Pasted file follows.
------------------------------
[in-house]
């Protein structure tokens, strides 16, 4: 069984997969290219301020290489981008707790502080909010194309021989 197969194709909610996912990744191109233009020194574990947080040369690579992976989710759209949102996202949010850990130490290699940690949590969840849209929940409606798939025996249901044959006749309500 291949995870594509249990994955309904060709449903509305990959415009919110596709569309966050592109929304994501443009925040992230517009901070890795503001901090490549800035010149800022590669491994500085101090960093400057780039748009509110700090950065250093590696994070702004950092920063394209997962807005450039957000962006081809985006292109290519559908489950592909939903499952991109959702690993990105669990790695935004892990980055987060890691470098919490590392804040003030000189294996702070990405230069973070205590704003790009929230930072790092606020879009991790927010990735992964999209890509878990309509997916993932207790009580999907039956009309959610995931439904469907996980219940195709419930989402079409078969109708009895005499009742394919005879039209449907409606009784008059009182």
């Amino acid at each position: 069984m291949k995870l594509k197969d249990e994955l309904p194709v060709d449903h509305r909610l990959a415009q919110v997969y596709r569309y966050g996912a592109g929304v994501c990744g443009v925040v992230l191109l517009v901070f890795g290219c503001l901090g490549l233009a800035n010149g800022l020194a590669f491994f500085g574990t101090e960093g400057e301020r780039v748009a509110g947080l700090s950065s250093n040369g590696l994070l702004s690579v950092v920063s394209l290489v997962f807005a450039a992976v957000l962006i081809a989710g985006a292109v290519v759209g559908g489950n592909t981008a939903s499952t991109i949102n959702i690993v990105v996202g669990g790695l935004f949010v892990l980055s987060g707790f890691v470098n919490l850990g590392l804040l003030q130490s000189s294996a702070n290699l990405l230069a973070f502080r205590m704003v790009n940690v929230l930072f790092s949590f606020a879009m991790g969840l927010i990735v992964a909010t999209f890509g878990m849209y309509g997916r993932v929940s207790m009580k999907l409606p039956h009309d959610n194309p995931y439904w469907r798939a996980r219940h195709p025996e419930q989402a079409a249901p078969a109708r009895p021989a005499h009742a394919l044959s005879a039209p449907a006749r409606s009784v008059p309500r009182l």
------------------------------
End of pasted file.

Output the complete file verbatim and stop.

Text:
[in-house]
């Protein structure tokens, strides 16, 4: 069984997969290219301020290489981008707790502080909010194309021989 197969194709909610996912990744191109233009020194574990947080040369690579992976989710759209949102996202949010850990130490290699940690949590969840849209929940409606798939025996249901044959006749309500 291949995870594509249990994955309904060709449903509305990959415009919110596709569309966050592109929304994501443009925040992230517009901070890795503001901090490549800035010149800022590669491994500085101090960093400057780039748009509110700090950065250093590696994070702004950092920063394209997962807005450039957000962006081809985006292109290519559908489950592909939903499952991109959702690993990105669990790695935004892990980055987060890691470098919490590392804040003030000189294996702070990405230069973070205590704003790009929230930072790092606020879009991790927010990735992964999209890509878990309509997916993932207790009580999907039956009309959610995931439904469907996980219940195709419930989402079409078969109708009895005499009742394919005879039209449907409606009784008059009182």
């Amino acid at each position: 069984m291949k995870l594509k197969d249990e994955l309904p194709v060709d449903h509305r909610l990959a415009q919110v997969y596709r569309y966050g996912a592109g929304v994501c990744g443009v925040v992230l191109l517009v901070f890795g290219c503001l901090g490549l233009a800035n010149g800022l020194a590669f491994f500085g574990t101090e960093g400057e301020r780039v748009a509110g947080l700090s950065s250093n040369g590696l994070l702004s690579v950092v920063s394209l290489v997962f807005a450039a992976v957000l962006i081809a989710g985006a292109v290519v759209g559908g489950n592909t981008a939903s499952t991109i949102n959702i690993v990105v996202g669990g790695l935004f949010v892990l980055s987060g707790f890691v470098n919490l850990g590392l804040l003030q130490s000189s294996a702070n290699l990405l230069a973070f502080r205590m704003v790009n940690v929230l930072f790092s949590f606020a879009m991790g969840l927010i990735v992964a909010t999209f890509g878990m849209y309509g997916r993932v929940s207790m009580k999907l409606p039956h009309d959610n194309p995931y439904w469907r798939a996980r219940h195709p025996e419930q989402a079409a249901p078969a109708r009895p021989a005499h009742a394919l044959s005879a039209p449907a006749r409606s009784v008059p309500r009182l």